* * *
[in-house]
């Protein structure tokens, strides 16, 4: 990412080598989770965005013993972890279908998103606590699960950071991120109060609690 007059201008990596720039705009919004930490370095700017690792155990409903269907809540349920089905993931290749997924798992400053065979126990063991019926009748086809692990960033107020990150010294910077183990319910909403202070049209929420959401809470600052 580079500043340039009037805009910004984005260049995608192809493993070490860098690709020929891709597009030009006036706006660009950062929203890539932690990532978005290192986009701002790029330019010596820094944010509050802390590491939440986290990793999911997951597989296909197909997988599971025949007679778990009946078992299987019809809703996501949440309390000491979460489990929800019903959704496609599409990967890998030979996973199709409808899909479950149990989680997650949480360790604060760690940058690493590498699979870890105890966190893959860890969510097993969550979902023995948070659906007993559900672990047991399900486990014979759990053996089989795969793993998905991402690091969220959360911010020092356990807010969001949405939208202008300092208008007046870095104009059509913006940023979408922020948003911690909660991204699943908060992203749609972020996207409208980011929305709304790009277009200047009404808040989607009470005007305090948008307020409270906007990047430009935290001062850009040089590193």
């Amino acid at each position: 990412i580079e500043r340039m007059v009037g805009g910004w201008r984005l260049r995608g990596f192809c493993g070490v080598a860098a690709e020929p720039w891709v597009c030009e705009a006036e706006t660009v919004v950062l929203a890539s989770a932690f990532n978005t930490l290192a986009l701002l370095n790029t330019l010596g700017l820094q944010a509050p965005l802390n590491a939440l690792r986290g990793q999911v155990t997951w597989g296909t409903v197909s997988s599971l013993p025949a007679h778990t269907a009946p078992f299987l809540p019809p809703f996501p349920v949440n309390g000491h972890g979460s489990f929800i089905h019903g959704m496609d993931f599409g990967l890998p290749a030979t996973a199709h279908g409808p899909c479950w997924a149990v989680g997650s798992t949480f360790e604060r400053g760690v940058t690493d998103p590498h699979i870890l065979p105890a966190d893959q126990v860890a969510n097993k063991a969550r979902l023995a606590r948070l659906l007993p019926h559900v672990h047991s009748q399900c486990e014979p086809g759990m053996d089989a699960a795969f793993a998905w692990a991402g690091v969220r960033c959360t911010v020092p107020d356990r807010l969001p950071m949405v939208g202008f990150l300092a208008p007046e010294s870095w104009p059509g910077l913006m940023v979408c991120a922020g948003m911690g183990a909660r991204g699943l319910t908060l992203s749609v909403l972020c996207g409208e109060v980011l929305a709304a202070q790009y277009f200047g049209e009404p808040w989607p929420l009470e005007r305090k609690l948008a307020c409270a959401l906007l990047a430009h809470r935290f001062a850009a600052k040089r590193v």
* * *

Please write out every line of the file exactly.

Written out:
[in-house]
């Protein structure tokens, strides 16, 4: 990412080598989770965005013993972890279908998103606590699960950071991120109060609690 007059201008990596720039705009919004930490370095700017690792155990409903269907809540349920089905993931290749997924798992400053065979126990063991019926009748086809692990960033107020990150010294910077183990319910909403202070049209929420959401809470600052 580079500043340039009037805009910004984005260049995608192809493993070490860098690709020929891709597009030009006036706006660009950062929203890539932690990532978005290192986009701002790029330019010596820094944010509050802390590491939440986290990793999911997951597989296909197909997988599971025949007679778990009946078992299987019809809703996501949440309390000491979460489990929800019903959704496609599409990967890998030979996973199709409808899909479950149990989680997650949480360790604060760690940058690493590498699979870890105890966190893959860890969510097993969550979902023995948070659906007993559900672990047991399900486990014979759990053996089989795969793993998905991402690091969220959360911010020092356990807010969001949405939208202008300092208008007046870095104009059509913006940023979408922020948003911690909660991204699943908060992203749609972020996207409208980011929305709304790009277009200047009404808040989607009470005007305090948008307020409270906007990047430009935290001062850009040089590193």
């Amino acid at each position: 990412i580079e500043r340039m007059v009037g805009g910004w201008r984005l260049r995608g990596f192809c493993g070490v080598a860098a690709e020929p720039w891709v597009c030009e705009a006036e706006t660009v919004v950062l929203a890539s989770a932690f990532n978005t930490l290192a986009l701002l370095n790029t330019l010596g700017l820094q944010a509050p965005l802390n590491a939440l690792r986290g990793q999911v155990t997951w597989g296909t409903v197909s997988s599971l013993p025949a007679h778990t269907a009946p078992f299987l809540p019809p809703f996501p349920v949440n309390g000491h972890g979460s489990f929800i089905h019903g959704m496609d993931f599409g990967l890998p290749a030979t996973a199709h279908g409808p899909c479950w997924a149990v989680g997650s798992t949480f360790e604060r400053g760690v940058t690493d998103p590498h699979i870890l065979p105890a966190d893959q126990v860890a969510n097993k063991a969550r979902l023995a606590r948070l659906l007993p019926h559900v672990h047991s009748q399900c486990e014979p086809g759990m053996d089989a699960a795969f793993a998905w692990a991402g690091v969220r960033c959360t911010v020092p107020d356990r807010l969001p950071m949405v939208g202008f990150l300092a208008p007046e010294s870095w104009p059509g910077l913006m940023v979408c991120a922020g948003m911690g183990a909660r991204g699943l319910t908060l992203s749609v909403l972020c996207g409208e109060v980011l929305a709304a202070q790009y277009f200047g049209e009404p808040w989607p929420l009470e005007r305090k609690l948008a307020c409270a959401l906007l990047a430009h809470r935290f001062a850009a600052k040089r590193v």